By John and Margaret Cooper.
This website is dedicated to the memory of Maxwell Knight (1900-1968), naturalist, conservationist, broadcaster and writer and spymaster. The acronym FFON alludes to his unpublished book manuscript The Frightened Face of Nature.
Maxwell Knight had a life-long fascination with reptiles, especially snakes. He studied them in the wild and he kept them in captivity. He was a founding member of the British Herpetological Society (BHS).
One of his first books, prepared during the difficult days after the 2ndst World War, was Keeping Reptiles and Fish (Figure), published in 1952 and sold for the princely sum of six shillings! (A lot of money in those days). This told young naturalists what they might see in local meadows, ponds and streams and how some of the animals found there might be brought into captivity, at least for a while, for observation and study.
Maxwell Knight’s particular penchant for snakes is apparent when reading Chapter 9 (“Snakes”) of Keeping Reptiles and Fish. His writing style remains precise and measured – rather like the clipped tone of radio broadcasts in those more formal days – but in his description of snakes he begins to indulge in terms like “wonderful”, “amazing” and “handsome”. He clearly liked and cared for these creatures and throughout his life he went to pains to dispel myths and fears about serpents and to challenge prevailing views that they should be despised.
Another man with a love of snakes and a lifelong interest in reptiles is a friend of ours (John and Margaret Cooper) – Jonathan Leakey. We have known Jonathan for fifty years and first visited him at his home when we were living in Kenya. In early 1970 Jonathan asked John (Cooper) if he could help with some veterinary advice for his snakes that were being used to supply East African snake venoms for medical purposes. This led to a long period of collaboration (Figure) and resulted in publications that helped further knowledge and understanding of reptile diseases, health and welfare.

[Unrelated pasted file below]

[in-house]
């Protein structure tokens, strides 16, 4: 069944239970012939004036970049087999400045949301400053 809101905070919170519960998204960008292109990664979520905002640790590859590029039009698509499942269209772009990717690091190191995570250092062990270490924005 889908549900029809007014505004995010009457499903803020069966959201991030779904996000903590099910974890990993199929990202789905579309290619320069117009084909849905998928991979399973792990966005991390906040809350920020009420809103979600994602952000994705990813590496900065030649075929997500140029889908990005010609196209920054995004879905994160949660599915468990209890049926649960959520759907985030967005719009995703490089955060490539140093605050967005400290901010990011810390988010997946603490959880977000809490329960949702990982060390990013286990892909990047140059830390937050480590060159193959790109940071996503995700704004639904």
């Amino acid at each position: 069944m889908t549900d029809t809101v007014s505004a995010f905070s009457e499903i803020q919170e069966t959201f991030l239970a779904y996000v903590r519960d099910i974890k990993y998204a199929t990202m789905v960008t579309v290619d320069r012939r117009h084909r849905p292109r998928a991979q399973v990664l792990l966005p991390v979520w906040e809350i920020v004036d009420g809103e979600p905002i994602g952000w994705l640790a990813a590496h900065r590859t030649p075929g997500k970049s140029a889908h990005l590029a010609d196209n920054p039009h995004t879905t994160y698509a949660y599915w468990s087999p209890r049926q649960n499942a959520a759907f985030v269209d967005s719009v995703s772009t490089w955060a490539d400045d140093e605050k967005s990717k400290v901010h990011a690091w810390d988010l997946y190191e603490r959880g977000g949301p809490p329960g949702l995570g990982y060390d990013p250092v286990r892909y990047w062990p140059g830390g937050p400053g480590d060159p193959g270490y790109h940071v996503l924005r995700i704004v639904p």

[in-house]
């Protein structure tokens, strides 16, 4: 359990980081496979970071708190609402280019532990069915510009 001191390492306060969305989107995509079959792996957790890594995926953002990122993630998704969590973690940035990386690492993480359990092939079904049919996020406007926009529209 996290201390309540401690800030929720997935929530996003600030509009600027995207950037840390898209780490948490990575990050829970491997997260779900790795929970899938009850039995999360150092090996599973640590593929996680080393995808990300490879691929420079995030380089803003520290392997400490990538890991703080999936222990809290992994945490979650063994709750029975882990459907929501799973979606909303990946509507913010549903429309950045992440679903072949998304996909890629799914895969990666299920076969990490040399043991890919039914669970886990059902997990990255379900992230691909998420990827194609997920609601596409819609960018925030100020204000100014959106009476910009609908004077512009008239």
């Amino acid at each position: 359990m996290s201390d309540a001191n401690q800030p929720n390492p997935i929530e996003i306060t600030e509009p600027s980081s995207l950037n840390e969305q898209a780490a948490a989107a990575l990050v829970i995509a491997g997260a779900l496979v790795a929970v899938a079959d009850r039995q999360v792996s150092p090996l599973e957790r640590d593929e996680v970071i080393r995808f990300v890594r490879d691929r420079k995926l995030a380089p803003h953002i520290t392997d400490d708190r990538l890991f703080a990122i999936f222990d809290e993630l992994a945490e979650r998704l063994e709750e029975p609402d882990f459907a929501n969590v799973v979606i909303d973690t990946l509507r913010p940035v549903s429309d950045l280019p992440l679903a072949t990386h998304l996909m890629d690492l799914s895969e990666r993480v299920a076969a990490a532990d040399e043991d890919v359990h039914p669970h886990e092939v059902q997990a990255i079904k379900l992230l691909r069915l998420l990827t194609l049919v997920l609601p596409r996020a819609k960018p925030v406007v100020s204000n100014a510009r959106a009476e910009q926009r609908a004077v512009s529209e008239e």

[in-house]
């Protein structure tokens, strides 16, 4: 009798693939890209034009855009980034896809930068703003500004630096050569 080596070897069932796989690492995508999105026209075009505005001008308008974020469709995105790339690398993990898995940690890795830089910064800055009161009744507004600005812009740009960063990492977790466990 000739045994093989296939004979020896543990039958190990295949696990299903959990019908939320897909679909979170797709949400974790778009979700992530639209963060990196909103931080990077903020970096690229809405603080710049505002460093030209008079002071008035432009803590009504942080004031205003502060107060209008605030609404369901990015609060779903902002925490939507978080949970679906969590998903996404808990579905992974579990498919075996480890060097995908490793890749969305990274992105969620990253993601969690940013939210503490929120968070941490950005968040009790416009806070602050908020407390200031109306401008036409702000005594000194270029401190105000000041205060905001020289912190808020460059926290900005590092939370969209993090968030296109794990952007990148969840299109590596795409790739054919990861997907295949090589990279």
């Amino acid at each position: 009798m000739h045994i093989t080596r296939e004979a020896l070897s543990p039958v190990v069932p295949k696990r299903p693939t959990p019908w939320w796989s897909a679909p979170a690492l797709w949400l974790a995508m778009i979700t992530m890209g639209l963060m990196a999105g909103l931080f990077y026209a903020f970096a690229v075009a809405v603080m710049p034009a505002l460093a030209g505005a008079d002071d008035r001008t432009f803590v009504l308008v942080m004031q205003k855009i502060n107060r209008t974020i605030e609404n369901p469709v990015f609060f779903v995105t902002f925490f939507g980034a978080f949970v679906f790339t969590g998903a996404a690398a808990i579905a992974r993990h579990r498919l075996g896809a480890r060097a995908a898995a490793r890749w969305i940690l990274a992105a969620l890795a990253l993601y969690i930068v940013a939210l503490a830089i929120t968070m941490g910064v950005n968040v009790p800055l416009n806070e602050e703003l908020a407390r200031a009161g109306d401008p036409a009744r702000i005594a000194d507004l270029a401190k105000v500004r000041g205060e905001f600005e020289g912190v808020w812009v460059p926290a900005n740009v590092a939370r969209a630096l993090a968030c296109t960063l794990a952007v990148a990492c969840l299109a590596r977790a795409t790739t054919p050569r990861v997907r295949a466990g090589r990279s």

Jonathan was the eldest son of the famous palaeoanthropologists Dr Louis (L S B) Leakey and Mrs Mary Leakey and he shared a home in Nairobi with many varied and interesting animals, as well as his two brothers Richard and Philip. He sought and studied local wildlife and in 1958 his frog, Vesta, participated in the Elsburg Frog Olympics held near Johannesburg, South Africa. The distance jumped by Vesta was 15feet 1 1/2inches (nearly five metres)!
After leaving school, Jonathan often accompanied his parents when they were digging at archaeological sites in East Africa and on 4th November 1960 (his 20th birthday!) he discovered some very significant fossils at Olduvai Gorge, Tanzania. These bones, officially termed OH 7 but nicknamed “Johnny’s Child”, are now categorised as those of the type specimen of Homo habilis.
Jonathan did not stay long in the field with his parents. As he said in one interview “There was enough family involvement in anthropology. I had always liked snakes, so I decided to see if I could do something with them”. He established the Nairobi Snake Park and served as its first curator. He then went his own way, culminating in his setting up his own snake farm at Baringo in Kenya, where he still resides today.
On March 11th 2020 a seminar on “Reptiles and Snakebite” was held at the Kenya Snakebite Research and Intervention Centre (KSRIC) near Nairobi. It is reported in a piece entitled “Charming Snakes” by our friend and colleague Dr Valerie Jeffries, at: https://thefrightenedfaceofnature.com/2020/03/25/charming-snakes-by-dr-valerie-jeffries/
Before the formal presentations at the seminar, Margaret Cooper announced that we had just returned from Baringo, where we (the Coopers) met our old friend Jonathan Leakey, who was now in his 80th year. We interviewed Jonathan and these paragraphs serve as an introduction to the video in which he sends good wishes to the seminar and recounts some of his exciting life working with snakes.
JEC/MEC 4th April 2020